Dr. Weir was assistant surgeon in charge of the United States Marine Hospital in 1920 and 1921, and was employed as a physician by the United States Public Health Service in 1924. He examined appellee on January 8, 1920, November 1, 1920, and February 1, 1921, and at each time found chronic pulmonary tuberculosis, probably inactive on the first examination although not so stated in his report, and active on the last two. He stated that tuberculosis might be inactive at a given time and become active the following week. His prognosis at the time of the first two examinations was "favorable with proper treatment." At the last examination his prognosis was "not favorable." He would not say that appellee was permanently and totally disabled in 1921. He said chronic bronchitis was frequently found in cases where there was either active or inactive tuberculosis; but he would not say that where there was tuberculosis there was necessarily emphysema. The latter, he said, might be caused by bad tonsils or bad teeth. Assuming inactive tuberculosis and bad tonsils and bad teeth, he believed he would attribute the emphysema to something other than the tuberculosis.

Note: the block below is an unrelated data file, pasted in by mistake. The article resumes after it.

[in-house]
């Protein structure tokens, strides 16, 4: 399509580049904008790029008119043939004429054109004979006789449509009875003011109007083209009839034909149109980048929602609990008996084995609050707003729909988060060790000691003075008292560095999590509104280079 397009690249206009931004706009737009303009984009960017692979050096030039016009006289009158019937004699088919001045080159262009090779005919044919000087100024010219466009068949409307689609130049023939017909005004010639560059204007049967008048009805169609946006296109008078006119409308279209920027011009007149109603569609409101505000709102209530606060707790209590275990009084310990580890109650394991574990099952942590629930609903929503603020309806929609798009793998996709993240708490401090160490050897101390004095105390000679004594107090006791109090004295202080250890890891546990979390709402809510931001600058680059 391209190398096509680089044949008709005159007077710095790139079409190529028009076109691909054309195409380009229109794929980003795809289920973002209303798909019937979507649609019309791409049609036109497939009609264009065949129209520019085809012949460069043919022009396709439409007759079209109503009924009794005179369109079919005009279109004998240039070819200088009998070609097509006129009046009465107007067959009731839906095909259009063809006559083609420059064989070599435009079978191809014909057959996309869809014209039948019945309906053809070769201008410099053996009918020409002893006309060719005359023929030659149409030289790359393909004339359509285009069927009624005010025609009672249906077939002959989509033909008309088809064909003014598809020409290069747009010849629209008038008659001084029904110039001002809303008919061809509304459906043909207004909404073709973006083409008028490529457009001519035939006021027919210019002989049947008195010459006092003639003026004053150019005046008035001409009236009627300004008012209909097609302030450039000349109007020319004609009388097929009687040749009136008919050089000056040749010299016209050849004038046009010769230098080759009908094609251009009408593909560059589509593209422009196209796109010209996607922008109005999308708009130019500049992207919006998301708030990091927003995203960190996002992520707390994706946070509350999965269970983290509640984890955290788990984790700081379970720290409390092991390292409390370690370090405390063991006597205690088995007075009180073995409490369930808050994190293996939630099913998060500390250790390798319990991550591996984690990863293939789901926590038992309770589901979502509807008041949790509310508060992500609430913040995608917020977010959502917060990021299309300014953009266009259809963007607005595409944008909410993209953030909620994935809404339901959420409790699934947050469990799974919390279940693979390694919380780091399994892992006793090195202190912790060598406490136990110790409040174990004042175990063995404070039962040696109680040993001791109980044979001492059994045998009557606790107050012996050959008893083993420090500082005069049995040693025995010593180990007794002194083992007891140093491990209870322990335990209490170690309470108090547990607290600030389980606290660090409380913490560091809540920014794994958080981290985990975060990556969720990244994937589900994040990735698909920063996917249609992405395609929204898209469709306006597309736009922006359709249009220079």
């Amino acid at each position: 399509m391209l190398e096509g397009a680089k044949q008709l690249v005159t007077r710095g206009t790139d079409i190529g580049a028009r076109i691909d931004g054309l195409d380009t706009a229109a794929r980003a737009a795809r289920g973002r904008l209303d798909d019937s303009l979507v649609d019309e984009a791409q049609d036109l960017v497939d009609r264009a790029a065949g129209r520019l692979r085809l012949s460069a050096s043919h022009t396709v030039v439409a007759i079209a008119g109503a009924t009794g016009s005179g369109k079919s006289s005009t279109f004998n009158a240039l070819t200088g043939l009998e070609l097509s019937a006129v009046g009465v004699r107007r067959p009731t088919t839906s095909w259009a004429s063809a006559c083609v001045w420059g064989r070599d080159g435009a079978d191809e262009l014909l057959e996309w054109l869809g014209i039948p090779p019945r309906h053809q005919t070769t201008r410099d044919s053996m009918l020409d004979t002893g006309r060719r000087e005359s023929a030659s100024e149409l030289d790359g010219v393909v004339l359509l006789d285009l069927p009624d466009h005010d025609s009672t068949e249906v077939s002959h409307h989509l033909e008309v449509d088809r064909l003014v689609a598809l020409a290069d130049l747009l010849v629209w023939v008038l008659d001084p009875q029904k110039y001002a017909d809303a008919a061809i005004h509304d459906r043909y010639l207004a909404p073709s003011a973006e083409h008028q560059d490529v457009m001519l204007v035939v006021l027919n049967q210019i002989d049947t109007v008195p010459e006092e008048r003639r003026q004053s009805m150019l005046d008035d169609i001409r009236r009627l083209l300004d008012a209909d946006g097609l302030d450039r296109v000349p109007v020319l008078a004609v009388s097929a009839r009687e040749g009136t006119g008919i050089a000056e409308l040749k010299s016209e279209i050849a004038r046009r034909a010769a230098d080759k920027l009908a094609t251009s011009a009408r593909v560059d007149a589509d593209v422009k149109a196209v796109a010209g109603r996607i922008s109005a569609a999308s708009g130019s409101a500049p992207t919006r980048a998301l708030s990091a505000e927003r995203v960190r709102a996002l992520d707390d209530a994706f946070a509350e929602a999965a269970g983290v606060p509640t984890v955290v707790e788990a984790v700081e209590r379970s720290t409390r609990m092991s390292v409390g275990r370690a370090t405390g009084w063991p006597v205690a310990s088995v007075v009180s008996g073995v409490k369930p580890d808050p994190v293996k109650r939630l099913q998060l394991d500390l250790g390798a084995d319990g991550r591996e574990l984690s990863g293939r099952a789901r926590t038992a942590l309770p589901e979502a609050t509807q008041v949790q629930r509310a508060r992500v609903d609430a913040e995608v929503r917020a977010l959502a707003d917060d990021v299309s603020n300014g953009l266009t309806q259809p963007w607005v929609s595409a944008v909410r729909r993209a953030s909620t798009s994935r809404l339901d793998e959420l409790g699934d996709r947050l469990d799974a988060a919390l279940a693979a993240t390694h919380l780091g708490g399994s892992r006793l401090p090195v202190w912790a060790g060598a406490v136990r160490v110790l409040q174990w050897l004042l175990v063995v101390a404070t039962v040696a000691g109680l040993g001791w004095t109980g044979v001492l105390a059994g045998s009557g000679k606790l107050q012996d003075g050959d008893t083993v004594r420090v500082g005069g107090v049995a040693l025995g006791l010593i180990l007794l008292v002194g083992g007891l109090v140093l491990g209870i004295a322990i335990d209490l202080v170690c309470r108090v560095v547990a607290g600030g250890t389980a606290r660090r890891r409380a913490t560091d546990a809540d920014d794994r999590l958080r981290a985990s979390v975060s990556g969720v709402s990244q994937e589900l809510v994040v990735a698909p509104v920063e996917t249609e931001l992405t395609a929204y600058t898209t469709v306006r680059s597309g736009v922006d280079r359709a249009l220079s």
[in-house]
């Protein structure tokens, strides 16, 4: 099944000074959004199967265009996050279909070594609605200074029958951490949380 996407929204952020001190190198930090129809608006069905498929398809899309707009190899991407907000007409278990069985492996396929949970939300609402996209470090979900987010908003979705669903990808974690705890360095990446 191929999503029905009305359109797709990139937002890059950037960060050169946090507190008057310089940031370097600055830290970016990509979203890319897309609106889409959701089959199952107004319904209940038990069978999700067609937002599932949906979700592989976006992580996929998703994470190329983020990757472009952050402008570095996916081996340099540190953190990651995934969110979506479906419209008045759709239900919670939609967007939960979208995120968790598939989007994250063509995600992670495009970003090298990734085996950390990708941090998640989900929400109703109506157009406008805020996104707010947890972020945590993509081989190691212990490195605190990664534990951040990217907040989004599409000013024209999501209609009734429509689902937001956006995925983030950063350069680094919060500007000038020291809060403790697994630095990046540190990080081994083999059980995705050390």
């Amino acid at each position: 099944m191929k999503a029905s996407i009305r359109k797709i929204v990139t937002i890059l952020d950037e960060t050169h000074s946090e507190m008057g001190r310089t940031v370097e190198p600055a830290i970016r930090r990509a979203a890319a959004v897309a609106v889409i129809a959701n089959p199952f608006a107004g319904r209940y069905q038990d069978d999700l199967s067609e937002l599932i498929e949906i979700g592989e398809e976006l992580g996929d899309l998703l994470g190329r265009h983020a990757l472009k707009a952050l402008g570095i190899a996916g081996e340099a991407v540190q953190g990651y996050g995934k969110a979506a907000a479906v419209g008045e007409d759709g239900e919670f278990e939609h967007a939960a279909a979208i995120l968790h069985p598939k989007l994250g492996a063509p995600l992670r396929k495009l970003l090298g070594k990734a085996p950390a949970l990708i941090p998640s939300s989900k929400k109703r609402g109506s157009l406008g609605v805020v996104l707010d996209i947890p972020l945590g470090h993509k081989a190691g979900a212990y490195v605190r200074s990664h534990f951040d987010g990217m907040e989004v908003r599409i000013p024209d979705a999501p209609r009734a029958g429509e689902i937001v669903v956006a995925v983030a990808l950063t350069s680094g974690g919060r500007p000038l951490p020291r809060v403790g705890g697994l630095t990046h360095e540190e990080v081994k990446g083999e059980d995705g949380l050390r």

Dr. Rose certified that he had been the medical attendant of appellee from the date of his discharge to January 19, 1920, and that during that time appellee was suffering from tuberculosis which was inactive in the left lung, but active in the right upper lobe, and that his condition was aggravated by his having to do hard manual labor to support himself and wife.
Dr. Cleveland made an X-ray examination of appellee in 1923, and thought that at that time he could steadily follow a substantial occupation without impairment to his health, and he based his opinion on the report which he made at that time.
From the evidence referred to we have no doubt that there was substantial evidence to support the court's finding and judgment. It is contended by appellant, however, that inasmuch as appellee's tuberculosis was inactive, he was therefore able to engage in a gainful occupation, and it insists that this proposition is supported by the weight of authority.The authorities cited by appellant do not support this contention. They merely hold that there are many cases of inactive tuberculosis where the patient is able to engage continuously in a gainful occupation.